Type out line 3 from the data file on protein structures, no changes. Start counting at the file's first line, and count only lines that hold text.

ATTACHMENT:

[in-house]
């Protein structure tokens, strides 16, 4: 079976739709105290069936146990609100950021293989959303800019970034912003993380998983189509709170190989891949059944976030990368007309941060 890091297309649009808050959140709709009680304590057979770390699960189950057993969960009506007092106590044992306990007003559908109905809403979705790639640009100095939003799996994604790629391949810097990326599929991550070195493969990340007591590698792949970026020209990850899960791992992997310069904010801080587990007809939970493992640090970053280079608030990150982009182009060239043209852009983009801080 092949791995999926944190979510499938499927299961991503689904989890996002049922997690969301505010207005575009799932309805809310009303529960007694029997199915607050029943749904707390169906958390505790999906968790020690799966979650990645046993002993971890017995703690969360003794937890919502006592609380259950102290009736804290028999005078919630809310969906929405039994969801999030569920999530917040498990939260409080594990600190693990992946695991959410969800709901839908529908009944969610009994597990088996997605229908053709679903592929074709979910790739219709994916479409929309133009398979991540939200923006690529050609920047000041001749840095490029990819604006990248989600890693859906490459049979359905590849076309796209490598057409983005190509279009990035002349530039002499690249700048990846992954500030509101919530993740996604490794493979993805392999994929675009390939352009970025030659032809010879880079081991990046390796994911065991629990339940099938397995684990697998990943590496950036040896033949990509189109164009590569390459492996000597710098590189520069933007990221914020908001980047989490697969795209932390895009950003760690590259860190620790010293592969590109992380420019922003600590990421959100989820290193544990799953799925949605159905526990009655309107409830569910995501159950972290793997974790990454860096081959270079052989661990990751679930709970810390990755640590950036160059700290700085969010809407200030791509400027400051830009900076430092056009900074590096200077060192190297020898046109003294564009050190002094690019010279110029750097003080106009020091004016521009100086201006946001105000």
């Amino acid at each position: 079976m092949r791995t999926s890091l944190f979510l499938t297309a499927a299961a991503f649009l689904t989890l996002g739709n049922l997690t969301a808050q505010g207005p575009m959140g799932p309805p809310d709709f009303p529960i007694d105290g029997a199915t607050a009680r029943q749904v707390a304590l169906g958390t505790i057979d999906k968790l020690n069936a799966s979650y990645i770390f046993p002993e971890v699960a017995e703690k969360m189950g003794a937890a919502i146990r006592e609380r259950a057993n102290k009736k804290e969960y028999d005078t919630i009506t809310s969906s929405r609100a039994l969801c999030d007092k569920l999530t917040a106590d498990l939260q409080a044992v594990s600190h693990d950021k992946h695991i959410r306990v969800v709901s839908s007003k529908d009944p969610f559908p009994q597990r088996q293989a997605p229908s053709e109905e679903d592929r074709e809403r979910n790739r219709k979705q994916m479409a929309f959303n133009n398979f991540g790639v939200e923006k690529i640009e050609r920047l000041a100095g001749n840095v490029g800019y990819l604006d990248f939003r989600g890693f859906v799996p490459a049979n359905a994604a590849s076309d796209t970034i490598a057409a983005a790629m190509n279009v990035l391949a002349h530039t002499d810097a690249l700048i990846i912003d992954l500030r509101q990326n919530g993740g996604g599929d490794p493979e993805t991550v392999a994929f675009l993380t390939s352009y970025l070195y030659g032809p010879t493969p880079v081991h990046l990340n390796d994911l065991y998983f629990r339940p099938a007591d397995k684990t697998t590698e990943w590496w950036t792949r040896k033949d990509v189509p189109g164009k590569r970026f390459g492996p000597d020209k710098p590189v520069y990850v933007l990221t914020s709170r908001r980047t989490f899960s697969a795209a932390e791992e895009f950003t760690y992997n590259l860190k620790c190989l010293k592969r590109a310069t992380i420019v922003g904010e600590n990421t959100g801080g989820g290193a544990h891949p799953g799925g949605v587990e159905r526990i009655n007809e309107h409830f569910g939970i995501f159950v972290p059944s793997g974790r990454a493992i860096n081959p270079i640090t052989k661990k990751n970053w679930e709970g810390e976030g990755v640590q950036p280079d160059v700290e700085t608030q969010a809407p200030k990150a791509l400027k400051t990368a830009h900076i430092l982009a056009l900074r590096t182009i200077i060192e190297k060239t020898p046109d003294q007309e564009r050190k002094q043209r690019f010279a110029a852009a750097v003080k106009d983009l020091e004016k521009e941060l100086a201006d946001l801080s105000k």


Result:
């Amino acid at each position: 079976m092949r791995t999926s890091l944190f979510l499938t297309a499927a299961a991503f649009l689904t989890l996002g739709n049922l997690t969301a808050q505010g207005p575009m959140g799932p309805p809310d709709f009303p529960i007694d105290g029997a199915t607050a009680r029943q749904v707390a304590l169906g958390t505790i057979d999906k968790l020690n069936a799966s979650y990645i770390f046993p002993e971890v699960a017995e703690k969360m189950g003794a937890a919502i146990r006592e609380r259950a057993n102290k009736k804290e969960y028999d005078t919630i009506t809310s969906s929405r609100a039994l969801c999030d007092k569920l999530t917040a106590d498990l939260q409080a044992v594990s600190h693990d950021k992946h695991i959410r306990v969800v709901s839908s007003k529908d009944p969610f559908p009994q597990r088996q293989a997605p229908s053709e109905e679903d592929r074709e809403r979910n790739r219709k979705q994916m479409a929309f959303n133009n398979f991540g790639v939200e923006k690529i640009e050609r920047l000041a100095g001749n840095v490029g800019y990819l604006d990248f939003r989600g890693f859906v799996p490459a049979n359905a994604a590849s076309d796209t970034i490598a057409a983005a790629m190509n279009v990035l391949a002349h530039t002499d810097a690249l700048i990846i912003d992954l500030r509101q990326n919530g993740g996604g599929d490794p493979e993805t991550v392999a994929f675009l993380t390939s352009y970025l070195y030659g032809p010879t493969p880079v081991h990046l990340n390796d994911l065991y998983f629990r339940p099938a007591d397995k684990t697998t590698e990943w590496w950036t792949r040896k033949d990509v189509p189109g164009k590569r970026f390459g492996p000597d020209k710098p590189v520069y990850v933007l990221t914020s709170r908001r980047t989490f899960s697969a795209a932390e791992e895009f950003t760690y992997n590259l860190k620790c190989l010293k592969r590109a310069t992380i420019v922003g904010e600590n990421t959100g801080g989820g290193a544990h891949p799953g799925g949605v587990e159905r526990i009655n007809e309107h409830f569910g939970i995501f159950v972290p059944s793997g974790r990454a493992i860096n081959p270079i640090t052989k661990k990751n970053w679930e709970g810390e976030g990755v640590q950036p280079d160059v700290e700085t608030q969010a809407p200030k990150a791509l400027k400051t990368a830009h900076i430092l982009a056009l900074r590096t182009i200077i060192e190297k060239t020898p046109d003294q007309e564009r050190k002094q043209r690019f010279a110029a852009a750097v003080k106009d983009l020091e004016k521009e941060l100086a201006d946001l801080s105000k």